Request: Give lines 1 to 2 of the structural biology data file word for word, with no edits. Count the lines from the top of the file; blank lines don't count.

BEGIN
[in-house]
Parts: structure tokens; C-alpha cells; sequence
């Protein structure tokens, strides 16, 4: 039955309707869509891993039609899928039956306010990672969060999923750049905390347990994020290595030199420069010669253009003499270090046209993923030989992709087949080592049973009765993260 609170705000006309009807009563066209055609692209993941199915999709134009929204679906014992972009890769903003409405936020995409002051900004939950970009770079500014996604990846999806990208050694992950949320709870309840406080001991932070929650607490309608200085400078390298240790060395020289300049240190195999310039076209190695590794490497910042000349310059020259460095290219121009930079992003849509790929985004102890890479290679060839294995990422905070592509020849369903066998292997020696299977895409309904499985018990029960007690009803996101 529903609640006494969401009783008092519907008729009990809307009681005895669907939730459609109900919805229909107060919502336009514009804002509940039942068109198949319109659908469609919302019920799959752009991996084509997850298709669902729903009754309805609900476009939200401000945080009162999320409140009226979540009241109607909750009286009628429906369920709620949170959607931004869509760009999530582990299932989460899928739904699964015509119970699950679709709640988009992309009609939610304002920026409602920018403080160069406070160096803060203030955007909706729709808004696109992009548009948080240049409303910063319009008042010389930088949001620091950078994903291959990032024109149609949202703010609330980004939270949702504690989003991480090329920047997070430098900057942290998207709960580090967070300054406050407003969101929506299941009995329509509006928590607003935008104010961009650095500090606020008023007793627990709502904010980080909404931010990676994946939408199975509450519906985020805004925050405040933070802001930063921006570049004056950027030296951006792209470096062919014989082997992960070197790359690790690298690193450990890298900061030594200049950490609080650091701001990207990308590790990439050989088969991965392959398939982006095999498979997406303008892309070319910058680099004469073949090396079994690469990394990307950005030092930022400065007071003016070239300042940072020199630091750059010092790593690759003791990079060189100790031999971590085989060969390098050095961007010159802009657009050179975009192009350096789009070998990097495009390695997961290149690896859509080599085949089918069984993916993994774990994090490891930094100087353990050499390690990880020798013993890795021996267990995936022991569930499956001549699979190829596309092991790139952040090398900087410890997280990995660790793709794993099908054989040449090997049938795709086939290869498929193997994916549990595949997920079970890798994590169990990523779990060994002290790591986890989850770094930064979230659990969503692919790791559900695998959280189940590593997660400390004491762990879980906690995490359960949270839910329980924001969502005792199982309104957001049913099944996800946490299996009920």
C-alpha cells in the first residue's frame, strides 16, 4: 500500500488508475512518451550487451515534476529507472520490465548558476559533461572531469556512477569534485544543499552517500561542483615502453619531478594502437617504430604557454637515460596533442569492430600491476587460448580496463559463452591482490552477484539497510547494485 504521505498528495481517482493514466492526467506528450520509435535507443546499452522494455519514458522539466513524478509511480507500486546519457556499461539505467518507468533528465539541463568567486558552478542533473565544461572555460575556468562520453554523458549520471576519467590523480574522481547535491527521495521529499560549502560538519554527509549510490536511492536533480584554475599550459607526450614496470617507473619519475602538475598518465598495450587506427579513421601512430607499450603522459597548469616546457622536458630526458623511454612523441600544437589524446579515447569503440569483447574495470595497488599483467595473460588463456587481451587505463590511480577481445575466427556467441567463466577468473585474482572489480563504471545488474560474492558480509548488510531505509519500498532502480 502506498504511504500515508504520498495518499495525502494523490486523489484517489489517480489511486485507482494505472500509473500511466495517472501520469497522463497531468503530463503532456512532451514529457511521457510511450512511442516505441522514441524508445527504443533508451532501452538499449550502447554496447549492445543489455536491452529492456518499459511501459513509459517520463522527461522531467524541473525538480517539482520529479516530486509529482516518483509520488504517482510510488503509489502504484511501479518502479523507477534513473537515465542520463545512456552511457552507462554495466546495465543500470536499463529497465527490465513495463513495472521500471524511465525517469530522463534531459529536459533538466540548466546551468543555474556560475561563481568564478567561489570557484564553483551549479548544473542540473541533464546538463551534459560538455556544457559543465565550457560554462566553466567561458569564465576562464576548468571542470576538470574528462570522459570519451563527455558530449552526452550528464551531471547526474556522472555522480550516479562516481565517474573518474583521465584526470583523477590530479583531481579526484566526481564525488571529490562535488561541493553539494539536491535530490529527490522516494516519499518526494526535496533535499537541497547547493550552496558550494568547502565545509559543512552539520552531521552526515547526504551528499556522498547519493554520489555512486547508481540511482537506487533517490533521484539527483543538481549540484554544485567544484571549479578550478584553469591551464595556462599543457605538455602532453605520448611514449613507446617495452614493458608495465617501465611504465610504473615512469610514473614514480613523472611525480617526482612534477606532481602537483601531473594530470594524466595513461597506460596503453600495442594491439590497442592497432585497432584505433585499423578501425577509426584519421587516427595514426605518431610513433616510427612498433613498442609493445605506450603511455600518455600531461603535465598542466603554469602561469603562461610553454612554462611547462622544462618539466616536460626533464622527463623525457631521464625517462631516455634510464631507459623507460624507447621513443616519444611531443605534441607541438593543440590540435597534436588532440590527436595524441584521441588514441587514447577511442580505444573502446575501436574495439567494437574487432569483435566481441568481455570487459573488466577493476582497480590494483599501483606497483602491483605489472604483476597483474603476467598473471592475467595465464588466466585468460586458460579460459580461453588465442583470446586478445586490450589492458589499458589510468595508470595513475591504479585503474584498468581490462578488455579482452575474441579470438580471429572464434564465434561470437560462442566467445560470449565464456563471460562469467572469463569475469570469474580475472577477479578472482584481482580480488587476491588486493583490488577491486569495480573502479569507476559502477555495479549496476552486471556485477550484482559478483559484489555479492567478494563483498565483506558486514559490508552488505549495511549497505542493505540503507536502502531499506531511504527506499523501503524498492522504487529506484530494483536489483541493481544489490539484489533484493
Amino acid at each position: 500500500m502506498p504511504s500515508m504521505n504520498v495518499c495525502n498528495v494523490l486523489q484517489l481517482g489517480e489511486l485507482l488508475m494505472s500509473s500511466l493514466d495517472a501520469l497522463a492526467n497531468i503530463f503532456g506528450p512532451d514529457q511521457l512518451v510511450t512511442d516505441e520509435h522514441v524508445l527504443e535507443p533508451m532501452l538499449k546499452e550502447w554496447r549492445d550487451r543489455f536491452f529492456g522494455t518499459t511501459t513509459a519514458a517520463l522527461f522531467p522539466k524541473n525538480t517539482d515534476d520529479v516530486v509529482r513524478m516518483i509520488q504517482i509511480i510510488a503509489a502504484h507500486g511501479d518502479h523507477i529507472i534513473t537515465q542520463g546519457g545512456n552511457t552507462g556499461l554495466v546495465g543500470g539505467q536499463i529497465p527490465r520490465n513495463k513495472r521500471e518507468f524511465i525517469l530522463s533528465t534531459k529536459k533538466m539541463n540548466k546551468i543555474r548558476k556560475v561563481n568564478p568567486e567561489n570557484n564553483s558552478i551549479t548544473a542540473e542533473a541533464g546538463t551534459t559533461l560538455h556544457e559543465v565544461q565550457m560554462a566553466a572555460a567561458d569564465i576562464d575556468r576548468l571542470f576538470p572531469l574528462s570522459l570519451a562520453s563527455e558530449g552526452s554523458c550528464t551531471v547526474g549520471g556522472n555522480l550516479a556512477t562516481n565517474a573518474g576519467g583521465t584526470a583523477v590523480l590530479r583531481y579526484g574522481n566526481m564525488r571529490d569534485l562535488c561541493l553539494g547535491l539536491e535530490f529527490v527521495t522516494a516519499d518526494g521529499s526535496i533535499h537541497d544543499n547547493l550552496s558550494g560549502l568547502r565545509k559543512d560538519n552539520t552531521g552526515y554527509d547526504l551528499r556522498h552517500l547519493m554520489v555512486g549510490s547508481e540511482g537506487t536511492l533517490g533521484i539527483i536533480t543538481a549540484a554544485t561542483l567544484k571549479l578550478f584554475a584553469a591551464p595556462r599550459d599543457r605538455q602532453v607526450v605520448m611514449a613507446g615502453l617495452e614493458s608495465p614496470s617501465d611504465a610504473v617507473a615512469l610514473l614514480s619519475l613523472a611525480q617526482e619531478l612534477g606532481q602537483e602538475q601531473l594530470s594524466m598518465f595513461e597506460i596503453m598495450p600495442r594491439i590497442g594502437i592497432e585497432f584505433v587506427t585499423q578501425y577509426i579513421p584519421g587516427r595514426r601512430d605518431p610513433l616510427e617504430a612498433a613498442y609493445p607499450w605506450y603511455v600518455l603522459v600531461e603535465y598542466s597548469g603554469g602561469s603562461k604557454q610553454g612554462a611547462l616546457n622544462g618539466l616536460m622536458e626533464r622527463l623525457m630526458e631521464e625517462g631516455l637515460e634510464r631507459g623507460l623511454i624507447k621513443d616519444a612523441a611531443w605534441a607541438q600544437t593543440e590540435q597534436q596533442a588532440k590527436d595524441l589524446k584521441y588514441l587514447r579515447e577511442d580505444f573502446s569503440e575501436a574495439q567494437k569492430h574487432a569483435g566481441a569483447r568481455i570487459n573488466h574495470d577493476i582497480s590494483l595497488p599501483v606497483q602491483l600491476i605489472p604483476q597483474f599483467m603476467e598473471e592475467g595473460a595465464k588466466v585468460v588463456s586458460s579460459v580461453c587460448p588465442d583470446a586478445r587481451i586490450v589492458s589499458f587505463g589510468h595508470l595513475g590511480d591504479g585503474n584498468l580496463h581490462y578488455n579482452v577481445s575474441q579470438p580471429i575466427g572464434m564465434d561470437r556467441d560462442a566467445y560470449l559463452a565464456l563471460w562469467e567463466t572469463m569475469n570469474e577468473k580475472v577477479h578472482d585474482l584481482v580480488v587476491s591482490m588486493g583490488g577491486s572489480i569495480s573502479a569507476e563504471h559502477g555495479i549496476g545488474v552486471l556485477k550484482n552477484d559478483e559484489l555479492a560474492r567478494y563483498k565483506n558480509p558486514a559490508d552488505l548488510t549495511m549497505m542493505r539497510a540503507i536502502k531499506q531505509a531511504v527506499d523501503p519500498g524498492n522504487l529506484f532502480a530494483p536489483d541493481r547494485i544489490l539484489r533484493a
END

[in-house]
Parts: structure tokens; C-alpha cells; sequence